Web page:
(A-C) Bioluminescence rhythm assay of the ROC15-LUC, ROC40-LUC, and ROC66-LUC protein fusion reporters under LD (A), LL (B), and DD (C) conditions. The reporters having roc75 mutation were obtained by genetic crosses between the mating type (mt)+ reporter strains and mt- strain of the roc75 mutant. The result from two mutant progenies and parental WT reporter strains are shown. The traces represent the means ± SD of at least five biological replicates. The insets are magnified graphs. White and black bars above the graphs represent the light and dark conditions, respectively. The shaded areas in the main body of the graphs represent the dark period under the LD condition or the time of day corresponding to the dark period for synchronization before the exposure to LL and DD conditions.
Essentially same results were obtained in an in vitro luciferase assay using crude extracts of the reporter cells under DD conditions (S7 Fig), ruling out the possibilities that the results of the in vivo bioluminescence assay were because of the changes in the availability of intracellular ATP, luciferin, magnesium ion, and/or oxygen in this mutant.
Loss of circadian gating of ROC15 reaccumulation in the roc75 mutant
It is obvious that the light-induced acute degradation of ROC15 at dawn occurred normally in the roc75 mutant (Fig 6A, ROC15-LUC), indicating that ROC75 is not involved in this process. Previously, we demonstrated that the recovery of the ROC15 level after degradation was restricted to the subjective night . Interestingly, the recovery was observed throughout the circadian cycle in the roc75 mutant (Fig 7A). In addition, the roc75 mutant failed to keep low ROC15-LUC bioluminescence level during the subjective day when the cells were exposed to a premature darkness (Fig 7B). These results suggest that ROC75 contributes to the circadian gating of ROC15 reaccumulation.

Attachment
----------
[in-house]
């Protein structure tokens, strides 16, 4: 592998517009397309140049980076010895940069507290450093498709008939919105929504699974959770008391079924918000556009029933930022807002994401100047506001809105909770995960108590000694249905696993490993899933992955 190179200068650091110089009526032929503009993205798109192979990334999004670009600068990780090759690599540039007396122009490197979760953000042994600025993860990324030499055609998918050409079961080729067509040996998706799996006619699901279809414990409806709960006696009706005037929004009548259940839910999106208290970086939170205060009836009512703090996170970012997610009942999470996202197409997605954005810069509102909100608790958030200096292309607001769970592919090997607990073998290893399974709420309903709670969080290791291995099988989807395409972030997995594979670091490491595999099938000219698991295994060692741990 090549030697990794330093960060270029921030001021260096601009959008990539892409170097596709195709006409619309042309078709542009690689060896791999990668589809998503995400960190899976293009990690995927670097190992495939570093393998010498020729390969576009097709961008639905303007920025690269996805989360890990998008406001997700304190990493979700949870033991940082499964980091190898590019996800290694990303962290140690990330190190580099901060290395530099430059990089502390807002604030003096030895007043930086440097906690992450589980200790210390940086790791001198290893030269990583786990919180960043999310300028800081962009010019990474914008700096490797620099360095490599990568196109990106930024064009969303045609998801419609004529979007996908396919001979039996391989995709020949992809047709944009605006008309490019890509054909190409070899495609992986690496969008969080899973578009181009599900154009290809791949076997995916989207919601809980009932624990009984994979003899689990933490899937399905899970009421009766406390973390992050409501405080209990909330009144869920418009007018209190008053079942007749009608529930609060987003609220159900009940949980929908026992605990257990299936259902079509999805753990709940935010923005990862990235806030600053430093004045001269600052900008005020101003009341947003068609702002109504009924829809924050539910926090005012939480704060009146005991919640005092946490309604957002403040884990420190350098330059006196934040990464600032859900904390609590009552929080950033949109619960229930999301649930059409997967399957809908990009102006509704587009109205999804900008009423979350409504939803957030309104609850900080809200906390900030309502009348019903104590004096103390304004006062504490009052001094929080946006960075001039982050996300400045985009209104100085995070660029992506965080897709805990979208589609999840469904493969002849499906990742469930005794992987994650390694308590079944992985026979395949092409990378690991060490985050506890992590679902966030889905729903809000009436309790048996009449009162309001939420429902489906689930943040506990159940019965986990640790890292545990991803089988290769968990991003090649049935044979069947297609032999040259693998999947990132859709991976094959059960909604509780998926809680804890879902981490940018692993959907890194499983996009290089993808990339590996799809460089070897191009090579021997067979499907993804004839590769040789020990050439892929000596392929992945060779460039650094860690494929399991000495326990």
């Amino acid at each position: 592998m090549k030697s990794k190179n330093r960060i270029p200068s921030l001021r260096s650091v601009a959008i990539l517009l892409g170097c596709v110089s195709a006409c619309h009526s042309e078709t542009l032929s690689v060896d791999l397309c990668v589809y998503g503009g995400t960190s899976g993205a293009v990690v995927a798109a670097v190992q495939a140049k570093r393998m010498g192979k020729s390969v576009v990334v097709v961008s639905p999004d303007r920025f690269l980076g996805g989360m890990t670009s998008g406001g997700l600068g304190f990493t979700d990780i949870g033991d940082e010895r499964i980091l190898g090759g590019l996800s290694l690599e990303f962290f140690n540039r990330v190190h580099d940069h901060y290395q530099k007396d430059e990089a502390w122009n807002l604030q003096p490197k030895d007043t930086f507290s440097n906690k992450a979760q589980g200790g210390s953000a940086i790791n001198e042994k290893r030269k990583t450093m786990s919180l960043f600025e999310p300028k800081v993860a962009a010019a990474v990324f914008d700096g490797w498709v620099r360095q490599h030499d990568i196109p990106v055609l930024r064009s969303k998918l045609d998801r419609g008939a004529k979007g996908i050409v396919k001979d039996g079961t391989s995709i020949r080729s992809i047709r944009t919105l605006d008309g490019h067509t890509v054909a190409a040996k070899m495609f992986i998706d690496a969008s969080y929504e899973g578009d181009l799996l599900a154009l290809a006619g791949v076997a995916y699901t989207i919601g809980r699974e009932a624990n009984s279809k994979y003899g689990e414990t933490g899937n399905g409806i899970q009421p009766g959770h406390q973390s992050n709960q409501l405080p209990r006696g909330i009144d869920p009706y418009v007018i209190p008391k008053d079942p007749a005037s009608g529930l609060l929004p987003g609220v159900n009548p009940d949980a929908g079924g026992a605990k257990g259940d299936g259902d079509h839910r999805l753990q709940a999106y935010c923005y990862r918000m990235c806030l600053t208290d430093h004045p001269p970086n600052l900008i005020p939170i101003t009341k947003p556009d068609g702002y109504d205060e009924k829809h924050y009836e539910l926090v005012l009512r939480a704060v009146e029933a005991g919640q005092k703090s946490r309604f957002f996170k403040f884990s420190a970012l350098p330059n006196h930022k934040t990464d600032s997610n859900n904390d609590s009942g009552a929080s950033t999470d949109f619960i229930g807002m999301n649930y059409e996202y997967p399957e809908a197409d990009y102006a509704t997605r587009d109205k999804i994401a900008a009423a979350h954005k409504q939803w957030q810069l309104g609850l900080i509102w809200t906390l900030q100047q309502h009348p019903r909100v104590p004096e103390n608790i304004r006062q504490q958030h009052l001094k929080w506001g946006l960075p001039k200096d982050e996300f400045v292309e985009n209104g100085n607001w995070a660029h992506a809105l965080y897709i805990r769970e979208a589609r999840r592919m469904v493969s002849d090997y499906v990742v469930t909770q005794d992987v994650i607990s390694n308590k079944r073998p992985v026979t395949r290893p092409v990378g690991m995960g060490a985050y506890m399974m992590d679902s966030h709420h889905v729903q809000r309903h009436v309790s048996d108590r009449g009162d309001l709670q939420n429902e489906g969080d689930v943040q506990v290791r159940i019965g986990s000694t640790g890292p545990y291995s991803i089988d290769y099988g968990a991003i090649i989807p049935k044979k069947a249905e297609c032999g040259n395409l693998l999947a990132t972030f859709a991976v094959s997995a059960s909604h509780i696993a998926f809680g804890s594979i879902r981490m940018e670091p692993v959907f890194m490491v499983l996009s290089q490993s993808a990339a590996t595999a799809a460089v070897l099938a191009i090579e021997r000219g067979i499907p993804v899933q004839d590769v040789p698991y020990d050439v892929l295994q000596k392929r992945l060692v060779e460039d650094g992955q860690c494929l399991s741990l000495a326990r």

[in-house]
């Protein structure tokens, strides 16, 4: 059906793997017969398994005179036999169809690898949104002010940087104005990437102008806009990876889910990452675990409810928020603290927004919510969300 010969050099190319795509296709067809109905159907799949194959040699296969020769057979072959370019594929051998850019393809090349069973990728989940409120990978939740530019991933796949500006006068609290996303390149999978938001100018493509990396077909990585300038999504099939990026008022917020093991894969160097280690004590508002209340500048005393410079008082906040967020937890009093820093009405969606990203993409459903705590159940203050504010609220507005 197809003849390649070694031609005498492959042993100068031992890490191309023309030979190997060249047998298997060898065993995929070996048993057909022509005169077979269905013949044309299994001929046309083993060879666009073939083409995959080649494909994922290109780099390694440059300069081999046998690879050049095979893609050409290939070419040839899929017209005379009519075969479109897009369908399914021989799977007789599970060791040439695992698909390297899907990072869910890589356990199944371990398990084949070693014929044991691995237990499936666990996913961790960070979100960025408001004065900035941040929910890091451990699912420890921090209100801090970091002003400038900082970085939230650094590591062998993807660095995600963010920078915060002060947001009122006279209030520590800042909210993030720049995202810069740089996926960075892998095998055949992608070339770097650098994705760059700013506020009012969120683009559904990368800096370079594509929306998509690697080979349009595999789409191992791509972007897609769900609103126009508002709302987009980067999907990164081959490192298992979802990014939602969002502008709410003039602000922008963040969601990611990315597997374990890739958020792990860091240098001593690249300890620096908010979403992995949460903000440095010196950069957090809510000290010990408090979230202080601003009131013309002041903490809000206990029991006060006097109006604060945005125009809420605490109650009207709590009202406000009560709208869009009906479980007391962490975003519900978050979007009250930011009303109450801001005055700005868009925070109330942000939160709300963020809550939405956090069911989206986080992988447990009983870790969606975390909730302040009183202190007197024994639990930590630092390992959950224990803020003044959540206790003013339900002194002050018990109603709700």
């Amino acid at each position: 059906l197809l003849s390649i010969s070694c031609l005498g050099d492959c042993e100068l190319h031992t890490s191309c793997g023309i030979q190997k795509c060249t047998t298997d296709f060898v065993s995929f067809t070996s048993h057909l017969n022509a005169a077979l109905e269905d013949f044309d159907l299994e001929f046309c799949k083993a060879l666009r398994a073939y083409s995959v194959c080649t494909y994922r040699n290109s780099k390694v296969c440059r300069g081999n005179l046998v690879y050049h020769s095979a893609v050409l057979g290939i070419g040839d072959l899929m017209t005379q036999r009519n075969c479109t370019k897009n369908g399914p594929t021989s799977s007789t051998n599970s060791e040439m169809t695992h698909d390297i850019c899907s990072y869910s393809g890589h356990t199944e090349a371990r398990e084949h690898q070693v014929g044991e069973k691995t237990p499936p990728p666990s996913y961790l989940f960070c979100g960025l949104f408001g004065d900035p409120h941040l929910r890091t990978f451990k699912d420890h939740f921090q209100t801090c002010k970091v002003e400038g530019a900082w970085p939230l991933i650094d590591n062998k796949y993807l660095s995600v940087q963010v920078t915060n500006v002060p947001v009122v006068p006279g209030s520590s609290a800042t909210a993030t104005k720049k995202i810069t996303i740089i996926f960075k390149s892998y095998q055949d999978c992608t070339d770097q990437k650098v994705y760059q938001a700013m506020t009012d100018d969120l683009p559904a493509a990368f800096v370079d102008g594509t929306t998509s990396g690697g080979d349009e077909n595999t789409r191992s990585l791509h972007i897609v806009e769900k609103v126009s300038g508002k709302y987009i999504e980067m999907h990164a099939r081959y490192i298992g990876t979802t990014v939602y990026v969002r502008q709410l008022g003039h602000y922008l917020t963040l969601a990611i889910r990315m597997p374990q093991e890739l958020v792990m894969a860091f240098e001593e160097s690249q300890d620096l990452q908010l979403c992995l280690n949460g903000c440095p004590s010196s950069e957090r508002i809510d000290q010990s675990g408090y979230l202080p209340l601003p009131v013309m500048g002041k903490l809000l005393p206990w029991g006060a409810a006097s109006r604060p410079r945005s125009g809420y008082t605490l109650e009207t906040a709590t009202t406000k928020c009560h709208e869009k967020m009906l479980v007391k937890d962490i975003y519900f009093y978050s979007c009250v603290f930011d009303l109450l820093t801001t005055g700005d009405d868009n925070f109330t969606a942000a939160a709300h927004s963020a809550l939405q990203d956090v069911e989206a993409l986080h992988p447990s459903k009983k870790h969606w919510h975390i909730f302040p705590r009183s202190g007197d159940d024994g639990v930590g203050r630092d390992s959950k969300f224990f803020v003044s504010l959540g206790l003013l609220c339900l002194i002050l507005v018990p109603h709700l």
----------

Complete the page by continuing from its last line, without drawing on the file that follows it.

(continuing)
(A) Bioluminescence assay of ROC15-LUC for recovery after exposure to a light pulse. The ROC15-LUC reporter was exposed to a light pulse (5 min, 10 μmol/m2/s) at the time-points indicated under DD conditions. (B) Bioluminescence assay of ROC15-LUC for response to a premature darkness. The LD-synchronized ROC15-LUC reporter strains were exposed to 6-h premature darkness. The traces represent means ± SD of at least five biological replicates (A, B). White and black bars above the graphs represent the light and dark conditions, respectively. The shaded areas in the main body of the graphs represent the time of day corresponding to the dark period for synchronization before the exposure to DD conditions (A) and the dark period (B).
Repression- but not activation-domain fusion is compatible with ROC75